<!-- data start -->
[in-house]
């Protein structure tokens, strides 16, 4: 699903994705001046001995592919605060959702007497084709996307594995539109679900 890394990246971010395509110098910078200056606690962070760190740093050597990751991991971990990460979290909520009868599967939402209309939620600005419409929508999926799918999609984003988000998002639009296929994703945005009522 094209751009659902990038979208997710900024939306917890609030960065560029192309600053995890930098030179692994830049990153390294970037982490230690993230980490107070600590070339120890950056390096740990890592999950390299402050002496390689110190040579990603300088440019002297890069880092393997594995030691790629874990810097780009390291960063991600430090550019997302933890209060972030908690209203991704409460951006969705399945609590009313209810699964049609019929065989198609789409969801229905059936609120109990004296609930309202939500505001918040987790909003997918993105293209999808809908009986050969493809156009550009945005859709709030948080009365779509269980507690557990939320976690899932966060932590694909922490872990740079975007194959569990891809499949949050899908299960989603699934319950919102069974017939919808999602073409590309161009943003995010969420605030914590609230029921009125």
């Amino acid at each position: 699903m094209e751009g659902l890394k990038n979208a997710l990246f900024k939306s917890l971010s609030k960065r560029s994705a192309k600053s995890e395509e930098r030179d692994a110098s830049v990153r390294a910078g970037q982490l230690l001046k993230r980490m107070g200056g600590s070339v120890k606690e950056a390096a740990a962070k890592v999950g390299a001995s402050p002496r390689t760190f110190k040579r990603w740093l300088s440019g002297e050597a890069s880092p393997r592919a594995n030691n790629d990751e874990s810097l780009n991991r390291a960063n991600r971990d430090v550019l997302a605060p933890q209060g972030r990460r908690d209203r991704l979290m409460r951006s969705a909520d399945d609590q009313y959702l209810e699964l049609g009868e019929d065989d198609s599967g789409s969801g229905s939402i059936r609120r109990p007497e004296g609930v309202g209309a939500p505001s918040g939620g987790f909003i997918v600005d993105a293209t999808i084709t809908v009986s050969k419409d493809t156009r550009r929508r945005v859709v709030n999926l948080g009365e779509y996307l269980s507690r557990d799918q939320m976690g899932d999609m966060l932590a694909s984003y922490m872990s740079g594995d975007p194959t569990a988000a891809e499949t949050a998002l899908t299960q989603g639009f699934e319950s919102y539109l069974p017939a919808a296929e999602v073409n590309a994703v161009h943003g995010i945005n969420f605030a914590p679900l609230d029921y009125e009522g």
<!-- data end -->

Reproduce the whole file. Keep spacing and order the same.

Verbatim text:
[in-house]
């Protein structure tokens, strides 16, 4: 699903994705001046001995592919605060959702007497084709996307594995539109679900 890394990246971010395509110098910078200056606690962070760190740093050597990751991991971990990460979290909520009868599967939402209309939620600005419409929508999926799918999609984003988000998002639009296929994703945005009522 094209751009659902990038979208997710900024939306917890609030960065560029192309600053995890930098030179692994830049990153390294970037982490230690993230980490107070600590070339120890950056390096740990890592999950390299402050002496390689110190040579990603300088440019002297890069880092393997594995030691790629874990810097780009390291960063991600430090550019997302933890209060972030908690209203991704409460951006969705399945609590009313209810699964049609019929065989198609789409969801229905059936609120109990004296609930309202939500505001918040987790909003997918993105293209999808809908009986050969493809156009550009945005859709709030948080009365779509269980507690557990939320976690899932966060932590694909922490872990740079975007194959569990891809499949949050899908299960989603699934319950919102069974017939919808999602073409590309161009943003995010969420605030914590609230029921009125």
């Amino acid at each position: 699903m094209e751009g659902l890394k990038n979208a997710l990246f900024k939306s917890l971010s609030k960065r560029s994705a192309k600053s995890e395509e930098r030179d692994a110098s830049v990153r390294a910078g970037q982490l230690l001046k993230r980490m107070g200056g600590s070339v120890k606690e950056a390096a740990a962070k890592v999950g390299a001995s402050p002496r390689t760190f110190k040579r990603w740093l300088s440019g002297e050597a890069s880092p393997r592919a594995n030691n790629d990751e874990s810097l780009n991991r390291a960063n991600r971990d430090v550019l997302a605060p933890q209060g972030r990460r908690d209203r991704l979290m409460r951006s969705a909520d399945d609590q009313y959702l209810e699964l049609g009868e019929d065989d198609s599967g789409s969801g229905s939402i059936r609120r109990p007497e004296g609930v309202g209309a939500p505001s918040g939620g987790f909003i997918v600005d993105a293209t999808i084709t809908v009986s050969k419409d493809t156009r550009r929508r945005v859709v709030n999926l948080g009365e779509y996307l269980s507690r557990d799918q939320m976690g899932d999609m966060l932590a694909s984003y922490m872990s740079g594995d975007p194959t569990a988000a891809e499949t949050a998002l899908t299960q989603g639009f699934e319950s919102y539109l069974p017939a919808a296929e999602v073409n590309a994703v161009h943003g995010i945005n969420f605030a914590p679900l609230d029921y009125e009522g």